The Financial and Economic Crime Unit (SDOE) of Greece has brought to light a new fraud, this time involving cash registers. The technique is rather simple: the controls that take place in Greek shops have a goal of making sure that every customer gets a receipt.
The controller goes into a store and walks around the tables to check if all the receipts are there. The receipts are often provided but the shopkeeper uses a fake receipt technique to avoid taxes. The cash registers which the shopkeeper uses to issue the receipts are not authorized by the Greek Ministry of Finance, which means they are fake or “ghost” cash registers.
A typical example is a cafeteria in Thebes, central Greece. The shopkeeper was using non authorized cash registers and during the past five years, he issued 102,977 receipts which he never submitted to the Public Financial Service (DOY) in order to pay the VAT or other taxes.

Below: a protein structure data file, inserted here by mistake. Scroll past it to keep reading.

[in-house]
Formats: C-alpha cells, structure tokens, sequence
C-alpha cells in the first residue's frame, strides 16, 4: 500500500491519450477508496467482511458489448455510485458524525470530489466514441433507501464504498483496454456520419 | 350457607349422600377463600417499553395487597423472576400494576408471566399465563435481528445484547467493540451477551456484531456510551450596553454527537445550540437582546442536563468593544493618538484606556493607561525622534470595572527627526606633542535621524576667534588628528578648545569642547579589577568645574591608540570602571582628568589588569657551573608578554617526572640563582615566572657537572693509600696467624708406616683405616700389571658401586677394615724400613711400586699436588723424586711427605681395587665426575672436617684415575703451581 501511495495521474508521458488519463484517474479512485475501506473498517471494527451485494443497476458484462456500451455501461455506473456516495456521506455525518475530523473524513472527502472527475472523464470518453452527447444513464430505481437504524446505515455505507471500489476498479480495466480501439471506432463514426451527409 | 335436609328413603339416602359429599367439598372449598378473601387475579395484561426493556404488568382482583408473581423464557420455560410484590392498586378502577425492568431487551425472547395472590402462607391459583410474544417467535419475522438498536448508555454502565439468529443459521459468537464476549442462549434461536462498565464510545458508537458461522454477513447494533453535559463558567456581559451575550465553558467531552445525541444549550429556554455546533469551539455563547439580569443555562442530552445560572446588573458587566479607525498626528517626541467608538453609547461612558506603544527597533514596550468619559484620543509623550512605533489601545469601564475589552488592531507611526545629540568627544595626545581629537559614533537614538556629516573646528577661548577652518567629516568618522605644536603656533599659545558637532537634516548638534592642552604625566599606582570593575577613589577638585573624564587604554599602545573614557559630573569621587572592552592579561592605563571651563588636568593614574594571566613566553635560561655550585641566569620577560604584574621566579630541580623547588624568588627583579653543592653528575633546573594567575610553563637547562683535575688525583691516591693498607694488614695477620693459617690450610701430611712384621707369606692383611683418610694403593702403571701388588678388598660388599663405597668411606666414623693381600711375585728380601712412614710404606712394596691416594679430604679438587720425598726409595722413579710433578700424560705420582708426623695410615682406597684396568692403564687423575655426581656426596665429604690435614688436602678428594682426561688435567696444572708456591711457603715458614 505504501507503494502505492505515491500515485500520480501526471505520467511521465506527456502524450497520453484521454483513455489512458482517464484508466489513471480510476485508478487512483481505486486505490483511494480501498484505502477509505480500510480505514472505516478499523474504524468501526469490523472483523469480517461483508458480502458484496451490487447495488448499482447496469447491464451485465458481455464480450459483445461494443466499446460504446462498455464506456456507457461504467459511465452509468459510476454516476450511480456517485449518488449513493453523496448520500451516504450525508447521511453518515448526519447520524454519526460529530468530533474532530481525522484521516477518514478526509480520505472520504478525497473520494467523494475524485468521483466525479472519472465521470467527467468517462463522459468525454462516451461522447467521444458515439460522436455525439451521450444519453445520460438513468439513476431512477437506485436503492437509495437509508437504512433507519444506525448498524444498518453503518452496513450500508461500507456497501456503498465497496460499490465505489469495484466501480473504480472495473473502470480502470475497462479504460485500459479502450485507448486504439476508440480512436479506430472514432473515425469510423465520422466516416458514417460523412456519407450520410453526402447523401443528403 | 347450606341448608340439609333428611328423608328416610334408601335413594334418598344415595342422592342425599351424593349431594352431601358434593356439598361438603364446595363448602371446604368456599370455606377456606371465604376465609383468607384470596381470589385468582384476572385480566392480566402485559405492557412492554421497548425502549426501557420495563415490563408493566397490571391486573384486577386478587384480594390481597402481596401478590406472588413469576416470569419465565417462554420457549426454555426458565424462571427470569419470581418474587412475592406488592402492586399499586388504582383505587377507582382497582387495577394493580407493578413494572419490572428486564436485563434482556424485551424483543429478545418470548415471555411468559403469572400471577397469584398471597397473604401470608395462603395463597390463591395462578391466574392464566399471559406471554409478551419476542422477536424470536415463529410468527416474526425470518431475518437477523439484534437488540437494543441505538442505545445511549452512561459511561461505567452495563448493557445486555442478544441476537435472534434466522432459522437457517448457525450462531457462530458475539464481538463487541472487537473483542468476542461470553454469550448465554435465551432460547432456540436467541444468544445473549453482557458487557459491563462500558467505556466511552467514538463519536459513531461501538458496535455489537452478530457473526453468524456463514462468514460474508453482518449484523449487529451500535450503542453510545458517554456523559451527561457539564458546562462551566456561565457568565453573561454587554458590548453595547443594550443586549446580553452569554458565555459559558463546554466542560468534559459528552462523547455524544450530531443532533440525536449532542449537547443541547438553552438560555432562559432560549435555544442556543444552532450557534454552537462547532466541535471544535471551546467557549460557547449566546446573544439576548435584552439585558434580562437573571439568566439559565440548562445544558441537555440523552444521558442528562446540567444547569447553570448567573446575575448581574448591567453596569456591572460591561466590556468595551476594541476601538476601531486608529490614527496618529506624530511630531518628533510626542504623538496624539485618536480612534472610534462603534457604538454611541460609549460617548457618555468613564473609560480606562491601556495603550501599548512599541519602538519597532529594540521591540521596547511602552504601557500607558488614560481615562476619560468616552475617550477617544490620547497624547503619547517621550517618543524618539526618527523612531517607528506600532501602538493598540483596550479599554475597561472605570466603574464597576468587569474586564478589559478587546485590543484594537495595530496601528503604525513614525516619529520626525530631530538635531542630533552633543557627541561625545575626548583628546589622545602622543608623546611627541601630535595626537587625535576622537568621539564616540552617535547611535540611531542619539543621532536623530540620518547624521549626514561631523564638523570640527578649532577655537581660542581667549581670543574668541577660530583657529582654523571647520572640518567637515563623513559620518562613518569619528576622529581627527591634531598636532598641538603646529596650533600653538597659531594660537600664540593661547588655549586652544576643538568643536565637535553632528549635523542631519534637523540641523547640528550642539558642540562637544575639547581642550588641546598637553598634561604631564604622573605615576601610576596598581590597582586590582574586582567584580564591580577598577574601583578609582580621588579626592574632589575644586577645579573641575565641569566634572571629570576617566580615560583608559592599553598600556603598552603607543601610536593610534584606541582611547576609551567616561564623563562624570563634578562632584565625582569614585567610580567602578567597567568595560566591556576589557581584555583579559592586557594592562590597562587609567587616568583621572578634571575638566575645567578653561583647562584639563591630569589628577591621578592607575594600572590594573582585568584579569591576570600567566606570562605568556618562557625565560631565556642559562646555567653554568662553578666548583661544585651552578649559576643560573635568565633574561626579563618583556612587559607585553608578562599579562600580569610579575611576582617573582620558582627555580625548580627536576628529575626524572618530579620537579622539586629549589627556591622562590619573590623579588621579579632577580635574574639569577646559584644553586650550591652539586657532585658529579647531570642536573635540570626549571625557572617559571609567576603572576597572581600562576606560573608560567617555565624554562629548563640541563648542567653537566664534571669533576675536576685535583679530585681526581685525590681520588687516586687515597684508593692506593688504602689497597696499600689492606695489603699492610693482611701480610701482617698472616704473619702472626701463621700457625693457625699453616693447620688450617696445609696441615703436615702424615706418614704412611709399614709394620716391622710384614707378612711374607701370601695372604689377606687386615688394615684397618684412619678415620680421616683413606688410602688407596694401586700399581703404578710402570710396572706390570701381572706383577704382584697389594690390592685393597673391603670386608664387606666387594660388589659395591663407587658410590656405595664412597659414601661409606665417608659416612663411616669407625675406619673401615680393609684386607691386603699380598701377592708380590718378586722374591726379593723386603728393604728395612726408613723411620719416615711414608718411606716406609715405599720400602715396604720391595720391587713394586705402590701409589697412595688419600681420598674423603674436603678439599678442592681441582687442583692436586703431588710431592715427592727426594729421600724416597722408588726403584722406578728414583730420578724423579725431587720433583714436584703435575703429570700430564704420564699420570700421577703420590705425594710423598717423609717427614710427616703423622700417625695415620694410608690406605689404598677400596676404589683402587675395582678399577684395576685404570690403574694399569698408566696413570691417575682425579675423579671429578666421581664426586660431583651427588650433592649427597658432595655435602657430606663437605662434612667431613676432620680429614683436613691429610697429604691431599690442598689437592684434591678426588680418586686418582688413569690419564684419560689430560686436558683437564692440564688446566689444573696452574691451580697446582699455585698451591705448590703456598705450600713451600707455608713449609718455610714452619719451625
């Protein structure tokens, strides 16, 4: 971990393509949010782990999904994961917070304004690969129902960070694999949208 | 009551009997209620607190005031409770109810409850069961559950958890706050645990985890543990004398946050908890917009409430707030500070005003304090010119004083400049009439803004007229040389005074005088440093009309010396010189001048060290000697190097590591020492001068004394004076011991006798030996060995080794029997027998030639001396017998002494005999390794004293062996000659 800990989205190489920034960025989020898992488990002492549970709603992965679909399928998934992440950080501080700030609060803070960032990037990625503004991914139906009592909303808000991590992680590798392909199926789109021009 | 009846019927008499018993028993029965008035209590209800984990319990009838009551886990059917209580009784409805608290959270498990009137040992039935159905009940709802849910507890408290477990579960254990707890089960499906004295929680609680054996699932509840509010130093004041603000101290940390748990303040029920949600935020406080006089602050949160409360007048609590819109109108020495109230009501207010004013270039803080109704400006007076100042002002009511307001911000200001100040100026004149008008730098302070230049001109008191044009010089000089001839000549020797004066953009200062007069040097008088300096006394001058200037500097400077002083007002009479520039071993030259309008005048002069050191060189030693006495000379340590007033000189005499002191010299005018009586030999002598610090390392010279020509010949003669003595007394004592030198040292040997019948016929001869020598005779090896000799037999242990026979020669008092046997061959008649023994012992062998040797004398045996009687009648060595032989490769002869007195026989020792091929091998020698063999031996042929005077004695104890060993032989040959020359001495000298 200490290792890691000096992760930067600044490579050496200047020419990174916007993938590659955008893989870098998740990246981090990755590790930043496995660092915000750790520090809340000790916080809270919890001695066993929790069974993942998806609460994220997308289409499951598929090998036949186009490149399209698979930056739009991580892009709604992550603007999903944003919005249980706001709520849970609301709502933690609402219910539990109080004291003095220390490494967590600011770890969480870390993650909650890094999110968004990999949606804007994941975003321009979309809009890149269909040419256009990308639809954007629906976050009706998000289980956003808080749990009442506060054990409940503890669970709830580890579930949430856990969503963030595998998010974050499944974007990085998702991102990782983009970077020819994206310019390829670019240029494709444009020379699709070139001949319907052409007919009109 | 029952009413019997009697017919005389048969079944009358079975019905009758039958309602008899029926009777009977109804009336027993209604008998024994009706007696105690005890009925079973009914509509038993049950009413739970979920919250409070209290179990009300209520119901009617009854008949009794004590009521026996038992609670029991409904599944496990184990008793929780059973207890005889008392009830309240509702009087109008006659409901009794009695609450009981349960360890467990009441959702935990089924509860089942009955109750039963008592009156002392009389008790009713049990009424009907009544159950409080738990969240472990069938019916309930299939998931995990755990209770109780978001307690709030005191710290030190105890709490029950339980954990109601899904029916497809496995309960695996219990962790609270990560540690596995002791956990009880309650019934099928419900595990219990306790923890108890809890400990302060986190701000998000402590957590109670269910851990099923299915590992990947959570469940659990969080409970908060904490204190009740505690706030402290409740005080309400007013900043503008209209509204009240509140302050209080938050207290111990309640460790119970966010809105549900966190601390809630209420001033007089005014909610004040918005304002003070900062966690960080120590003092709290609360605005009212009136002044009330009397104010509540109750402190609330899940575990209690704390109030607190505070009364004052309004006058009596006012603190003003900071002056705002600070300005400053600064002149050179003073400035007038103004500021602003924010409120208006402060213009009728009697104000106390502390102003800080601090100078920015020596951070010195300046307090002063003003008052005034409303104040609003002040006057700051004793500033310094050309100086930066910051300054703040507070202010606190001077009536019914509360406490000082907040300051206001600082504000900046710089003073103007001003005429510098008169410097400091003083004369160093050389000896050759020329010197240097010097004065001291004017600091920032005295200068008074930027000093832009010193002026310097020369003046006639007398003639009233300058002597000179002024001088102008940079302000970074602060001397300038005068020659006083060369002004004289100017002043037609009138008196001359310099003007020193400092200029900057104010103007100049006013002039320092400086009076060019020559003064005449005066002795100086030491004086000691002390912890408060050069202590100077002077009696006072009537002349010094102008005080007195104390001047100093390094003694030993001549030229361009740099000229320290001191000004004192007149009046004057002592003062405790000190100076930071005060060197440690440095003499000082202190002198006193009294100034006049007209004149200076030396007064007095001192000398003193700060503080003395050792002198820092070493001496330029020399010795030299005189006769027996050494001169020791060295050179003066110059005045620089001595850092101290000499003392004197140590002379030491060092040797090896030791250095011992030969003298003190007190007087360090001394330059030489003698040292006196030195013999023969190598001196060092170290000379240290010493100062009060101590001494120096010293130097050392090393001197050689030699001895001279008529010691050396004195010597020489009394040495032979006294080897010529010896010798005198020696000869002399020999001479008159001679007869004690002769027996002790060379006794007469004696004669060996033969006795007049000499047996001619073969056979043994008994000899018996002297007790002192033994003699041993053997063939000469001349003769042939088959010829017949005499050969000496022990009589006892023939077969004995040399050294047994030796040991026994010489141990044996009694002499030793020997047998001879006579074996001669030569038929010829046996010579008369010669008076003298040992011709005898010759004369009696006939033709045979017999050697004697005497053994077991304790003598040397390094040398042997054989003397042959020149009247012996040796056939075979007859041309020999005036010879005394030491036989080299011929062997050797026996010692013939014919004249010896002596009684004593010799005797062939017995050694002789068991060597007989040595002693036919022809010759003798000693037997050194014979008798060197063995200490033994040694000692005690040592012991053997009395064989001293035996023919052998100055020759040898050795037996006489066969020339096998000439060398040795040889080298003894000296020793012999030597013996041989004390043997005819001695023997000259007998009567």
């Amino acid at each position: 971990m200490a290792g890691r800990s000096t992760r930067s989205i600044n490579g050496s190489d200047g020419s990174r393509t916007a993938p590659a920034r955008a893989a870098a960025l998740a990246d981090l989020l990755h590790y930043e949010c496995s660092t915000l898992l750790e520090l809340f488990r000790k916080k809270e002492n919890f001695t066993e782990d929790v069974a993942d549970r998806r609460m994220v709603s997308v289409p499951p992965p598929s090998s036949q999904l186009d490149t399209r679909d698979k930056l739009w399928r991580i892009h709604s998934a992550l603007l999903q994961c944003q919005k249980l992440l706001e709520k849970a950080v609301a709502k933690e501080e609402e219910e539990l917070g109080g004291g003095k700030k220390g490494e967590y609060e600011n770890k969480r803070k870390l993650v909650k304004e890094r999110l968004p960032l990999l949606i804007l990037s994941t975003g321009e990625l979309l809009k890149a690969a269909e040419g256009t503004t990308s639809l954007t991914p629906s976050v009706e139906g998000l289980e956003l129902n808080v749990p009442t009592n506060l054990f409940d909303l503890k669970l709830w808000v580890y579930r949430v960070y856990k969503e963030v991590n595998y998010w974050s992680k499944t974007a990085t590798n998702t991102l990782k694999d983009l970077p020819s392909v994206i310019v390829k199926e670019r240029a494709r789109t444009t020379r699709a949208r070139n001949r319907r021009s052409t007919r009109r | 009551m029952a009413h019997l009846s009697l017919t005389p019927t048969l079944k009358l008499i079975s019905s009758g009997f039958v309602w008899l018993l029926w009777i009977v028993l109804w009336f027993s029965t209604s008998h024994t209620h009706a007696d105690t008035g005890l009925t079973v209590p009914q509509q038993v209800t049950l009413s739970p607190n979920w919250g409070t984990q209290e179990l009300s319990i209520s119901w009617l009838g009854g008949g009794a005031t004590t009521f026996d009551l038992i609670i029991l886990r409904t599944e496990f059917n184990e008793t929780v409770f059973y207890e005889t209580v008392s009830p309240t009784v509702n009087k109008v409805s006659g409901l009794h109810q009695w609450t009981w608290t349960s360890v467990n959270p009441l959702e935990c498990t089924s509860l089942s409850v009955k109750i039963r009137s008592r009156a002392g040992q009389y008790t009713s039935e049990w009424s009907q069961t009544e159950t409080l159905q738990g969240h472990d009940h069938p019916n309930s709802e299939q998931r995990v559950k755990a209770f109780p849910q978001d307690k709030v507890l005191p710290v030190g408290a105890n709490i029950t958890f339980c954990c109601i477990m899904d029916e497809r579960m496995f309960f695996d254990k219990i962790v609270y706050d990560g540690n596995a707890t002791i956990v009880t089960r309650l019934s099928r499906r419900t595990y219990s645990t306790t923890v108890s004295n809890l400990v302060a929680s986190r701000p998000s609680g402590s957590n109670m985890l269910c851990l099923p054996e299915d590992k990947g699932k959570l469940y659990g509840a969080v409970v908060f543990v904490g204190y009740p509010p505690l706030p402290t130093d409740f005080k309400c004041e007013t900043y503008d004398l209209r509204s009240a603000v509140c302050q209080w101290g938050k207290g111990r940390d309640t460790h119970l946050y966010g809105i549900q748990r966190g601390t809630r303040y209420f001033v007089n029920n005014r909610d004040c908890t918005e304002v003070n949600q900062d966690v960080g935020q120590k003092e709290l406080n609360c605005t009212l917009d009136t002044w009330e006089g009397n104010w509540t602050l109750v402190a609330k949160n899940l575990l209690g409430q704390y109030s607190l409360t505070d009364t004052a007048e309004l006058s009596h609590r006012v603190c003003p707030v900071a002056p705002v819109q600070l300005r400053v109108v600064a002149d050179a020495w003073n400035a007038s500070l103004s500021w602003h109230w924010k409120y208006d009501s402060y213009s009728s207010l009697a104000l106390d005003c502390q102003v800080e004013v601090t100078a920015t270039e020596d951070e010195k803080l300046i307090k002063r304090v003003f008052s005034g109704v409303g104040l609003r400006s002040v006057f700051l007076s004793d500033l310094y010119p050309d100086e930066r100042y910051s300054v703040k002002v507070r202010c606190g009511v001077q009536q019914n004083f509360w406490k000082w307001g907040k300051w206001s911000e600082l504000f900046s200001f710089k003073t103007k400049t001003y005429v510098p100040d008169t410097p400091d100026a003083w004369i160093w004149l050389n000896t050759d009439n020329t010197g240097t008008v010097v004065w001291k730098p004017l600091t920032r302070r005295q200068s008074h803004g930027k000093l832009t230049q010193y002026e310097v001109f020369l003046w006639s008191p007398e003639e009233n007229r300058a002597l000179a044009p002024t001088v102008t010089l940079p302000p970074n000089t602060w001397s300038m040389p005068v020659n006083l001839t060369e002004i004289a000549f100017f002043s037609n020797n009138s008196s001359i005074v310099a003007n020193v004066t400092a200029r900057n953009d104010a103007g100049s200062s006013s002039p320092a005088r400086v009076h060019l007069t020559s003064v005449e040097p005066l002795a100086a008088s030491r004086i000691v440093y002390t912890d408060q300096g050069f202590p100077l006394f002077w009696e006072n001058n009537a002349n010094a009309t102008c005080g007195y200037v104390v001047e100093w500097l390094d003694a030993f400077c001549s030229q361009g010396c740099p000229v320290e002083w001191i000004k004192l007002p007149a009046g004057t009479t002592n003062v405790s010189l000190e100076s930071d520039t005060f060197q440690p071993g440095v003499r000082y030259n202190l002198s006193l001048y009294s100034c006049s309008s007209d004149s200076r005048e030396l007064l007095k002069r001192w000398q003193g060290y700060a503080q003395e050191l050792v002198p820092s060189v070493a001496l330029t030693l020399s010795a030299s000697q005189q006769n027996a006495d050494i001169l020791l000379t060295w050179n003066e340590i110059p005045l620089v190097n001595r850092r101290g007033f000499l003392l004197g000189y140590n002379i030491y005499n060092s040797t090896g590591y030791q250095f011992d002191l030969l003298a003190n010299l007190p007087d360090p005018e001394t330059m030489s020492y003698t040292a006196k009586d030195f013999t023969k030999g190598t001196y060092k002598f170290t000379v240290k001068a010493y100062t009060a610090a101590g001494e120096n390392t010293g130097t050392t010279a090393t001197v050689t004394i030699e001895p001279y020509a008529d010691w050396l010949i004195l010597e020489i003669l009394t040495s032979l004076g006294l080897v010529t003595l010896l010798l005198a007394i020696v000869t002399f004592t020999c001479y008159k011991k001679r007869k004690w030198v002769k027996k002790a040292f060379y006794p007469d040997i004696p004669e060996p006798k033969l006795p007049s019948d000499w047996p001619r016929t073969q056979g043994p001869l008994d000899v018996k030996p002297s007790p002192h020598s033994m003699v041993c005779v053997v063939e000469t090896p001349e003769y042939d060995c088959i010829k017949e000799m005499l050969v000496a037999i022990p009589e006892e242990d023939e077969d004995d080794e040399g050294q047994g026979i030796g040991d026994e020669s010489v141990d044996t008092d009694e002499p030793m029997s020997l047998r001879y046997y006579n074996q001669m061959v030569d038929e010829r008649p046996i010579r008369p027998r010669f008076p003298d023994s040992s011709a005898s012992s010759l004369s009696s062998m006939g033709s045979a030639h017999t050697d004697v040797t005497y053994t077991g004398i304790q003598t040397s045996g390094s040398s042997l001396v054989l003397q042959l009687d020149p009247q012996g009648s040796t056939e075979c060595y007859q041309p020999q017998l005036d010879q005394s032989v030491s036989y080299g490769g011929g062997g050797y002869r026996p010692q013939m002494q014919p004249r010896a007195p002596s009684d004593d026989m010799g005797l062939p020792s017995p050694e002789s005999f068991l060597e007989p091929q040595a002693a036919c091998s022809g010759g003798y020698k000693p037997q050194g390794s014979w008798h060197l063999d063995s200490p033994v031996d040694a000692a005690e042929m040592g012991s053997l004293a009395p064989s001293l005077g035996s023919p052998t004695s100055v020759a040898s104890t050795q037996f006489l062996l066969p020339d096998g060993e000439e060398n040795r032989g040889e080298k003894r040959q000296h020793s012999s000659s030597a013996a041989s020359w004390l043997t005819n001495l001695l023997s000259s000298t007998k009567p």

A SDOE’s official claimed that this businessman issued a huge number of receipts but he never paid a penny in taxes.
Another two similar scams were brought to light in Attica which makes SDOE believe that this phenomenon has extensively expanded.
“The ingenuity of tax dodgers is inexhaustible,” stated the official and revealed another method of income concealment detected by SDOE.
This method includes small devices used for taking orders. However, if someone messes with the software, these devices can also issue fake receipts. The customer is under the illusion that he has received his receipt and in case of an SDOE control, every table will have been provided a “legal” receipt, yet the Greek state will not collect a dime.
This system reveals the weaknesses of the Greek authorities. Some say that this might be the explanation for the recent decline in invoice violation.